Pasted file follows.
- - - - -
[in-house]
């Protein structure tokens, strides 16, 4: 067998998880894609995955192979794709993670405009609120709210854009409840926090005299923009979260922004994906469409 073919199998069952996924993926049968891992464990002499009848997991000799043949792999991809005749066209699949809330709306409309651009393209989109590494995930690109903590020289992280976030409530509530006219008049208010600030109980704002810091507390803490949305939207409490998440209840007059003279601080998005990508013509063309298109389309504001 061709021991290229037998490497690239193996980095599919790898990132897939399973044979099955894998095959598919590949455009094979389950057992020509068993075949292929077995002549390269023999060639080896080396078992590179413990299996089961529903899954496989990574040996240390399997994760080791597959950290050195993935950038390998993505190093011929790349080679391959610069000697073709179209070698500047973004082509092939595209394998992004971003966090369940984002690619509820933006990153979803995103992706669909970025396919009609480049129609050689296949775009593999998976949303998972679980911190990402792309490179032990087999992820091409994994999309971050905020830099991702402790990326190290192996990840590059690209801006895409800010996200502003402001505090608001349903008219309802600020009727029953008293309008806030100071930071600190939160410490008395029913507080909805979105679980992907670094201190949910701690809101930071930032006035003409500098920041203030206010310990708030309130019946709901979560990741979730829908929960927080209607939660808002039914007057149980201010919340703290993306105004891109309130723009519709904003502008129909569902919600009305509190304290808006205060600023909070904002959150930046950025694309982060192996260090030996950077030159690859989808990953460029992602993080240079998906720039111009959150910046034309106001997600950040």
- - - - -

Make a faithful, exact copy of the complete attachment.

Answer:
[in-house]
């Protein structure tokens, strides 16, 4: 067998998880894609995955192979794709993670405009609120709210854009409840926090005299923009979260922004994906469409 073919199998069952996924993926049968891992464990002499009848997991000799043949792999991809005749066209699949809330709306409309651009393209989109590494995930690109903590020289992280976030409530509530006219008049208010600030109980704002810091507390803490949305939207409490998440209840007059003279601080998005990508013509063309298109389309504001 061709021991290229037998490497690239193996980095599919790898990132897939399973044979099955894998095959598919590949455009094979389950057992020509068993075949292929077995002549390269023999060639080896080396078992590179413990299996089961529903899954496989990574040996240390399997994760080791597959950290050195993935950038390998993505190093011929790349080679391959610069000697073709179209070698500047973004082509092939595209394998992004971003966090369940984002690619509820933006990153979803995103992706669909970025396919009609480049129609050689296949775009593999998976949303998972679980911190990402792309490179032990087999992820091409994994999309971050905020830099991702402790990326190290192996990840590059690209801006895409800010996200502003402001505090608001349903008219309802600020009727029953008293309008806030100071930071600190939160410490008395029913507080909805979105679980992907670094201190949910701690809101930071930032006035003409500098920041203030206010310990708030309130019946709901979560990741979730829908929960927080209607939660808002039914007057149980201010919340703290993306105004891109309130723009519709904003502008129909569902919600009305509190304290808006205060600023909070904002959150930046950025694309982060192996260090030996950077030159690859989808990953460029992602993080240079998906720039111009959150910046034309106001997600950040």